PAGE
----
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GenoGAM / Genome-wide Generalized Additive Model
Offers methods dedicated to ChIP-Seq factorial design experiments modelization. GenoGAM is an R package employing generalized additive models to perform statistical analysis of genome-wide data. It provides base-level and region-level significance testing with controlled type I error rate. Additionally, the software is able to fit generalized additive models (GAMs) to very long longitudinal data such as whole chromosomes at base-pair resolution.
BEADS / Bias Elimination Algorithm for Deep Sequencing
Allows correction of nucleotide composition bias, mappability variations and differential local DNA structural effects in deep sequencing data. BEADS is a three-step normalization scheme that estimates and corrects for data set-specific biases. The software can unmask real binding patterns in ChIP-seq data and remove systematic biases present in high-throughput sequencing data. BEADS normalization can assist in detecting genome copy number variations, where bias in the distribution of mapped sequence reads could mask or enlarge differences in copy number.
csaw
Provides a framework for the de novo detection of differentially bound genomic regions. csaw uses a window-based strategy to summarize read counts across the genome. It exploits existing statistical software to test for significant differences in each window. Finally, it clusters windows into regions for output and controls the false discovery rate properly over all detected regions. The csaw package can handle arbitrarily complex experimental designs involving biological replicates. It can be applied to both transcription factor and histone mark datasets, and, more generally, to any type of sequencing data measuring genomic coverage. csaw performs favorably against existing methods for de novo DB analyses on both simulated and real data.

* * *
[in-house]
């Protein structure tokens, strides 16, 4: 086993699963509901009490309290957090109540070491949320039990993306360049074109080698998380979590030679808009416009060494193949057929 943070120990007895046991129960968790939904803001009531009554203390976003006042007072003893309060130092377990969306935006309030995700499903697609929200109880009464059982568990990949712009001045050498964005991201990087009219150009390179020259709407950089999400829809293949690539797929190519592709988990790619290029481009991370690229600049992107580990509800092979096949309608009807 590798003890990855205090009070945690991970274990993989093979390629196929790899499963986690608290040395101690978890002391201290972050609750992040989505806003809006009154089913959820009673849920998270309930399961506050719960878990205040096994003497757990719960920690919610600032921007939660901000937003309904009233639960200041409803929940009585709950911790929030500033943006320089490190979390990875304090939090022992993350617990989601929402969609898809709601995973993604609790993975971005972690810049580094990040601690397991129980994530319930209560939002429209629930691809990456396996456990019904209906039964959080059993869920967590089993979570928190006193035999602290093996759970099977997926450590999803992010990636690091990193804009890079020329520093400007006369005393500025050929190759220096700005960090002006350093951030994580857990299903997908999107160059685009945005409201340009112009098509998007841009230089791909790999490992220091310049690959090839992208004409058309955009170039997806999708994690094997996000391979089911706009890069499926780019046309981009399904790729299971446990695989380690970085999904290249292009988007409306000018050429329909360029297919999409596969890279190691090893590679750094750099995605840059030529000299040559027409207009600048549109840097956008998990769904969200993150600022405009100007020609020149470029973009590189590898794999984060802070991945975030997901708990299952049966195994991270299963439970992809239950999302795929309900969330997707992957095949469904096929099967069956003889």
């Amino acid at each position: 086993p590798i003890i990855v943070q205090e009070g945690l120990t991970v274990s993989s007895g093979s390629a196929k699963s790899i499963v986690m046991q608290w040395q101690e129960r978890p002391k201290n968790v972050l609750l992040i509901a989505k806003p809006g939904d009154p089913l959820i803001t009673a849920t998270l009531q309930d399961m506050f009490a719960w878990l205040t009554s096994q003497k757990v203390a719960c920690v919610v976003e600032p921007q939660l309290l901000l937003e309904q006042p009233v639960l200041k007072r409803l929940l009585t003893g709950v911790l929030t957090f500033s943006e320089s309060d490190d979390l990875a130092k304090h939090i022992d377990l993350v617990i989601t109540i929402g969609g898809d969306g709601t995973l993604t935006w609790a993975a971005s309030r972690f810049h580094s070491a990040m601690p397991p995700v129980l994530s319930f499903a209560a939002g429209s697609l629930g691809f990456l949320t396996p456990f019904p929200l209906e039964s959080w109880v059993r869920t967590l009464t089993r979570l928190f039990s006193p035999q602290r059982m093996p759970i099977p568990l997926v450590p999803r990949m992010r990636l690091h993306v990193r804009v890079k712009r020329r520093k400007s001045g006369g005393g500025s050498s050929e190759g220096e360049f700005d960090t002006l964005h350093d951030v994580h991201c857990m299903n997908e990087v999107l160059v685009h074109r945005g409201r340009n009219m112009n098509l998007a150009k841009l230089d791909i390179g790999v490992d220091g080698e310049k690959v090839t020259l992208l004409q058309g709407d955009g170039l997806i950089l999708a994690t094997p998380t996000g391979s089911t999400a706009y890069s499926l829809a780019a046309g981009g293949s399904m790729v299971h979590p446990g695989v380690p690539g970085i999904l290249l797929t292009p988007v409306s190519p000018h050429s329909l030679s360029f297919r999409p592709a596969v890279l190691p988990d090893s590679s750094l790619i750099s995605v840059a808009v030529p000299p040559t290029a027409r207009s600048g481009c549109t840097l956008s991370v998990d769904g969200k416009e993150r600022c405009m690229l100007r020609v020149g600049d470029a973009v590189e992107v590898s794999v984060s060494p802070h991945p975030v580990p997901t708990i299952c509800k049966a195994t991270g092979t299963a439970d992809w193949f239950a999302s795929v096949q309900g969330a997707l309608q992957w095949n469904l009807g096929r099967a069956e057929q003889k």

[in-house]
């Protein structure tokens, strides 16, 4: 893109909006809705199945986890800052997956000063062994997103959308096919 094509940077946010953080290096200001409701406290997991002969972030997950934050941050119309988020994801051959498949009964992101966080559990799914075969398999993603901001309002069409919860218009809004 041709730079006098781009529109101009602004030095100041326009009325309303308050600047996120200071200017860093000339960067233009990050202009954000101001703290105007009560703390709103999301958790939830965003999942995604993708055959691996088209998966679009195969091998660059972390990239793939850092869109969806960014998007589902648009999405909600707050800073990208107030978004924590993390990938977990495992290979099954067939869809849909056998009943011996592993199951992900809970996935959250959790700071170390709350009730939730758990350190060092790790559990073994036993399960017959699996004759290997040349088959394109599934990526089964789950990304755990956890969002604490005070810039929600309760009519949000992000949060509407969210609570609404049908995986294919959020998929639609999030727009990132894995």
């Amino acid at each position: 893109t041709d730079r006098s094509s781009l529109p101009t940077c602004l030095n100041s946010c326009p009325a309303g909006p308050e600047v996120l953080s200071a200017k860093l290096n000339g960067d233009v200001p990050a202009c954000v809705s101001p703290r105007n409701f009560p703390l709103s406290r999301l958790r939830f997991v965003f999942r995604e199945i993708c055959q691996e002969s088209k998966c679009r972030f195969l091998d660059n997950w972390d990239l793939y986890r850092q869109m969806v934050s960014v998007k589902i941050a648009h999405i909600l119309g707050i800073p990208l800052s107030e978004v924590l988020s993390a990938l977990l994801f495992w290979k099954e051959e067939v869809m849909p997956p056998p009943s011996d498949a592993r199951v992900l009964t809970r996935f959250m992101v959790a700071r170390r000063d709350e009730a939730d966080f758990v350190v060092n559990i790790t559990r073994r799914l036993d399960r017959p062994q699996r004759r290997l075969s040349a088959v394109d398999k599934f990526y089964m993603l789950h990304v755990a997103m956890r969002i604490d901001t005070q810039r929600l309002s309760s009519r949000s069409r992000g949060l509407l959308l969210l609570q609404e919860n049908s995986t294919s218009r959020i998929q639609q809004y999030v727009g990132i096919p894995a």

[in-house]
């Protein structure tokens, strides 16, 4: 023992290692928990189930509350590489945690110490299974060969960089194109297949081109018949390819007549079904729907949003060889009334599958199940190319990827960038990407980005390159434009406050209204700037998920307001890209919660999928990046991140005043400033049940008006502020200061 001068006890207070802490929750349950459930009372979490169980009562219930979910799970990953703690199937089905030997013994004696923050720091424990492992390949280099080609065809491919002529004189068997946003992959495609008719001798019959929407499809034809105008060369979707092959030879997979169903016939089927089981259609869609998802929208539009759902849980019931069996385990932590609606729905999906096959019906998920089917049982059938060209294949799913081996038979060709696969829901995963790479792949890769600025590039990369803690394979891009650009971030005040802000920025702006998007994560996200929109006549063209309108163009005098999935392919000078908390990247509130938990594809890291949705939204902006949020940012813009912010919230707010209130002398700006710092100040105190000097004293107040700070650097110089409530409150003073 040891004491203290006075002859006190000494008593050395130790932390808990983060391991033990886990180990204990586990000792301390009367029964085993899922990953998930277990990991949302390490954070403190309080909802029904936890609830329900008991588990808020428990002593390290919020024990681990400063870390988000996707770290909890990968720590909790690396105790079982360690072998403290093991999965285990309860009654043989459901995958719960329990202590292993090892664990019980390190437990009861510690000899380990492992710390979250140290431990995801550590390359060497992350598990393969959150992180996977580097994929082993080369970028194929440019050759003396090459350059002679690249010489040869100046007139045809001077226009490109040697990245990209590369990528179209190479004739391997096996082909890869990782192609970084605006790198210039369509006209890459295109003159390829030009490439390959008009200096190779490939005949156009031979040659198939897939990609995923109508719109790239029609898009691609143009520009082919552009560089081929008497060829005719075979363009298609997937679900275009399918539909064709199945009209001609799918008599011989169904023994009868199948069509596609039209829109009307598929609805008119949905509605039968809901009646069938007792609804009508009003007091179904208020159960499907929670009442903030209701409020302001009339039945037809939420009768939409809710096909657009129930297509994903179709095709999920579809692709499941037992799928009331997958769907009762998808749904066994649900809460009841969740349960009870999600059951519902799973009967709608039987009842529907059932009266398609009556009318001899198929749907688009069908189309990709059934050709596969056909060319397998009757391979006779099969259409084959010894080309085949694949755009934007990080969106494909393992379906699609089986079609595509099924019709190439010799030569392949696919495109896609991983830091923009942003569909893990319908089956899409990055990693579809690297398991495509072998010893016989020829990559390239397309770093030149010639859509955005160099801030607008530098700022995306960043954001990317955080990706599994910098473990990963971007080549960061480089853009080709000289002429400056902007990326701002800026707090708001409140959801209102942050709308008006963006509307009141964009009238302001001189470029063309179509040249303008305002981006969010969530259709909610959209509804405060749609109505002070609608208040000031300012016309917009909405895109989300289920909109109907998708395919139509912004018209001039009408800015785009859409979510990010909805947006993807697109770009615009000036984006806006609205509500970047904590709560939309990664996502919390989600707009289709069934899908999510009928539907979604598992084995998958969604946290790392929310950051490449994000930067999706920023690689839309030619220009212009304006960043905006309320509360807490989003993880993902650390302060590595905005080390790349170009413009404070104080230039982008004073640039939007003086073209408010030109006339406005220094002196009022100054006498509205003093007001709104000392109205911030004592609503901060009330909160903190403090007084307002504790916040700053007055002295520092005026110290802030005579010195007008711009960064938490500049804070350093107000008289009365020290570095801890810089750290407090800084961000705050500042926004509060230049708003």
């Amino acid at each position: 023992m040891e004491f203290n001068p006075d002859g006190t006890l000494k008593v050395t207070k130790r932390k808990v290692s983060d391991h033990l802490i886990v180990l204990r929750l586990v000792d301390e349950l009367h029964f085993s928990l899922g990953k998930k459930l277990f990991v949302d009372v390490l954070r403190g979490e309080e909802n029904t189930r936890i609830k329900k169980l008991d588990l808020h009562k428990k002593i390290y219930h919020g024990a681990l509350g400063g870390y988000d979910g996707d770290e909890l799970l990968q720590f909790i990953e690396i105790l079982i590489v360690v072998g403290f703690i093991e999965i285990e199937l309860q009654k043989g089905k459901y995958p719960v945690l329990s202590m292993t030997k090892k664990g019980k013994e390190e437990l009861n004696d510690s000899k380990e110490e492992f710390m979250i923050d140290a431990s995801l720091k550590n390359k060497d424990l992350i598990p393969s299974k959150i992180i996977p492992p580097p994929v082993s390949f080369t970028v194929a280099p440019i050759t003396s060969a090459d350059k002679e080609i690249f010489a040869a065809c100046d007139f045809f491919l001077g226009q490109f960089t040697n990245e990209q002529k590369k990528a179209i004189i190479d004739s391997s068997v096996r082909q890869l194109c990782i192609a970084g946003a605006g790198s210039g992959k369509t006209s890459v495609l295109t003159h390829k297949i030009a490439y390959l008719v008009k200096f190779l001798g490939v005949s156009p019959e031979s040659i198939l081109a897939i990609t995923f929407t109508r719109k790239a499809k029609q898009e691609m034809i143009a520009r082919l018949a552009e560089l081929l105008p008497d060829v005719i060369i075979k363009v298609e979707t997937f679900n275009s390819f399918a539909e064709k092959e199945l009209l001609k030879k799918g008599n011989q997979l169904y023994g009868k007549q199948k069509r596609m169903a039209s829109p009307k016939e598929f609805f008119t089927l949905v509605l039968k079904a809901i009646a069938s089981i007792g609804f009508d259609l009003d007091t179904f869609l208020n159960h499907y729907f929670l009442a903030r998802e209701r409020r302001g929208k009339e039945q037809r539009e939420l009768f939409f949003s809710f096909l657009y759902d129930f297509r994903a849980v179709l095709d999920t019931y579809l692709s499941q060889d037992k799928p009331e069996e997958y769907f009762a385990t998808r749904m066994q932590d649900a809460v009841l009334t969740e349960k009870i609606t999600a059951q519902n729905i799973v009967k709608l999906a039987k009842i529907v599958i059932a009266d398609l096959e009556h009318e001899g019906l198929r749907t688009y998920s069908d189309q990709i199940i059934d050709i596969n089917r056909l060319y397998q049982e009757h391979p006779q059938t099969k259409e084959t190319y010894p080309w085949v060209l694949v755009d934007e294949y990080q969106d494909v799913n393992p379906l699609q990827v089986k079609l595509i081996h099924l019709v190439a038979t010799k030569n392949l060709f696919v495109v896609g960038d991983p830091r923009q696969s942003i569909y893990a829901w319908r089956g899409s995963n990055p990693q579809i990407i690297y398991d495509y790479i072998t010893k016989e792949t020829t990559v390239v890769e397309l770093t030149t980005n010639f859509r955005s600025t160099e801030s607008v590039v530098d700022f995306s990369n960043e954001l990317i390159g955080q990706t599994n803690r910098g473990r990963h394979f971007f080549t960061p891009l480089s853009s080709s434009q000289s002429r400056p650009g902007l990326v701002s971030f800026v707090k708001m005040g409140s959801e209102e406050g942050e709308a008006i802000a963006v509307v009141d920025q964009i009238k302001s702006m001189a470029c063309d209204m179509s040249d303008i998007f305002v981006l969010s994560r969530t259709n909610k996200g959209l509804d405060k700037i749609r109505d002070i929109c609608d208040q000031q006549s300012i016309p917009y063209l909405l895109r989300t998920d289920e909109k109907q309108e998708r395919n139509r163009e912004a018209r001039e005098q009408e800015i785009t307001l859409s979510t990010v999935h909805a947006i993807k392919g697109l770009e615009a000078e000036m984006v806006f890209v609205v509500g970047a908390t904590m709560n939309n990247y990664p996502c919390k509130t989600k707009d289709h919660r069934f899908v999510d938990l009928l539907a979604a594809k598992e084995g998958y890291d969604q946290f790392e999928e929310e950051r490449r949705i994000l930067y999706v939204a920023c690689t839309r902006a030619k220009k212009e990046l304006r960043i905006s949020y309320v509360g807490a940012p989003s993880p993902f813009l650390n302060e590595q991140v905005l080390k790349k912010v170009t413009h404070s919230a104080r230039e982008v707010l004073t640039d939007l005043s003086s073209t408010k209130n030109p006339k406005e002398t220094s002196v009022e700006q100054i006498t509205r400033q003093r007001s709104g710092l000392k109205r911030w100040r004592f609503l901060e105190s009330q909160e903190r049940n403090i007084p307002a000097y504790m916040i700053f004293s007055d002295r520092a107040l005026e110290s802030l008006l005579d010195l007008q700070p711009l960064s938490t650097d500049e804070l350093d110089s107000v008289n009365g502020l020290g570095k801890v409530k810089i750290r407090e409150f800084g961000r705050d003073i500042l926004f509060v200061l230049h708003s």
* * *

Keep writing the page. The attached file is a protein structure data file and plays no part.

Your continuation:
HMCan-diff
Aims to detect differences in histone mark profiles between samples with significant genomic discrepancies. HMCan-diff is designed to analyze ChIP-seq data to detect changes in histone modifications between two cancer samples of different genetic backgrounds, or between a cancer sample and a normal control. HMCan-diff explicitly corrects for copy number bias, and for other biases in the ChIP-seq data, which significantly improves prediction accuracy compared to methods that do not consider such corrections.
DBChIP
Detects differential binding in a quantitatively principled way by formally testing hypothesis of non-differential binding at each putative binding site. DBChIP assigns uncertainty measure (P-values) to each finding, and thus, proper error rate control can be achieved. Furthermore, when there are more than two conditions for comparison (K>2), DBChIP can be used to detect pairwise differences after the detection of overall differential binding. Moreover, DBChIP does not rely on a specific sequencing platform and can accommodate data from Illumina, SOLiD and other platforms.
PePr / Peak Prioritization pipeline